We could just change the min/max values to allow the full 4 byte range. I’m pretty sure that what @apella12 described will be at least partly correct - the bit in the middle seems to be the setpoint. The bigger question is what the rest of the 4 bytes does, and without a manual, you can only guess, and this might result in a bad configuration of the device…

Thanks, @chris . The manual does not go into details about the parameters: The only details I’ve been able to find in that area are from Z-Wave alliance. We’re also not alone, as I’ve found several threads on this very issue in smart things and home assistant forums. Those users have also reported being stonedwalled from the manufacturer. The manufacturer told me that they only support customers using building36 or alarm.com systems. I’ve opened threads in the ST and HA forums to see if and how they’ve ironed this out.

How to represent negative temperature values for calibration seems to be the only remaining unknown function.

I have another guess for you. Reasonable calibration may only require one byte so instead of FFEC, just try 00EC for a signed 8 bit Hex (2A00EC00 = 704703488)

Bob

You were almost there, but you got me to the solution! the full 2’s complement is actually what it wanted, assuming a change to the format (2A + 4 digit temp value in tenths of degrees + 00). So, for -2, it would be 2AFFEC00 = 721415168. I sent 721415168 to the unit and it worked! I can’t thank you enough @apella12 , I can now really use these units. @chris , I don’t know if this is enough information to carry out a DB update or what the options are. Let me know if I can help.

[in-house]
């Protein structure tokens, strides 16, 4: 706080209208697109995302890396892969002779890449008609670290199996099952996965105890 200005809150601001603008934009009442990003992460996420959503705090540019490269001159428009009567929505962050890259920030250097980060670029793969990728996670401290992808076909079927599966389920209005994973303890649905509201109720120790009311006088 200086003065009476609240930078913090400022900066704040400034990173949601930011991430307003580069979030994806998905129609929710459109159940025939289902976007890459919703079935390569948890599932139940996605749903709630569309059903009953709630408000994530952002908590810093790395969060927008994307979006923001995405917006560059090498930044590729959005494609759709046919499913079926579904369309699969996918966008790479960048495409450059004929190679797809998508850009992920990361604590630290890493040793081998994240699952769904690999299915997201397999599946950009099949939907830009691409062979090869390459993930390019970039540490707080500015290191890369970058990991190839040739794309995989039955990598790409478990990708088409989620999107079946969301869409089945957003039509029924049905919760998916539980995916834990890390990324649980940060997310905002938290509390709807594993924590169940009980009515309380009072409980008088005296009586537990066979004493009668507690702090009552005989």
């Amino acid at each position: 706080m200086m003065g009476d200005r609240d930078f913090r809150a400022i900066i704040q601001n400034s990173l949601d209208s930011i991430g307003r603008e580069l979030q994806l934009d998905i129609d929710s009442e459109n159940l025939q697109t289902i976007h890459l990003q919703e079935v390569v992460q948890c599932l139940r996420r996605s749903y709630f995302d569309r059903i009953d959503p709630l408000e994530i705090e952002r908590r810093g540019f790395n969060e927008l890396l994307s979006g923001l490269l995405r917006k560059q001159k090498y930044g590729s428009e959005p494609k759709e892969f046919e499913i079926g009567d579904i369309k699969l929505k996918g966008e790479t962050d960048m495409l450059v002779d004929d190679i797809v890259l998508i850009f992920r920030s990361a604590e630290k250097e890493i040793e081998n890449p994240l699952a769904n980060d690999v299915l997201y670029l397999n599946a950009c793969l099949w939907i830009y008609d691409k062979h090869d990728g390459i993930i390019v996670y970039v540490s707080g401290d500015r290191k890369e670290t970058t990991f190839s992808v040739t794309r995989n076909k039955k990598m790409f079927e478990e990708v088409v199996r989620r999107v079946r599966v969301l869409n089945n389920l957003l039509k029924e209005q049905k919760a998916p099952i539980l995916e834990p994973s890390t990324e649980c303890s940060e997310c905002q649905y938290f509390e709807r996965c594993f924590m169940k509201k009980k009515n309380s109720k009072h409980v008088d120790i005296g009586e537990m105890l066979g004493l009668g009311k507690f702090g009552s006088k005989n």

I’m writing this up to tag it as a solution to help anyone looking to solve this in the future.

To enter temperature values in device parameters, you need to send a 9 digit value converted from a masked HEX string using the below steps.

Example: We want to set the min cool setpoint to 60 degrees F.

1. Since we can set temperature in tenths of degrees, convert 600 into HEX, this value is 258.
2. Using this HEX format, "2A + XXXX + 00, replace the middle part with the HEX value for the temperature. Add zeros before the value when less then 4 digits. In this case, the value would be 2A025800.
3. Convert the entire HEX string to decimal. 2A025800 = 704796672
4. Enter the converted value, 704796672 in this example, into the parameter field.

To enter negative values for the purposes of temperature calibration, convert the temperature to a signed HEX 2’s complement value. e.g. -2 = FFEC.

credit: @apella12

There are two cautions/mysteries remaining that only others with the device can help resolve.

1. Is the leading 2A byte the same for all devices? Does it have some meaning (2 stage, c-wire, no AC, etc.)
2. Same for the trailing 00 byte. My guess here is 00 is degrees F and suspect maybe 01 for degrees C, but it could be something else. Does the device even support degrees C?

Anyway glad I could help. (I just learned about signed Hex in January when the strict validation was being rolled out).

Bob

I guess it should be possible to create a parameter for this, using a mask of `FFFF00`. This will allow the user to type in the value directly - of course it can’t be calibrated so you can’t account for the /10, but otherwise I think this should work ok.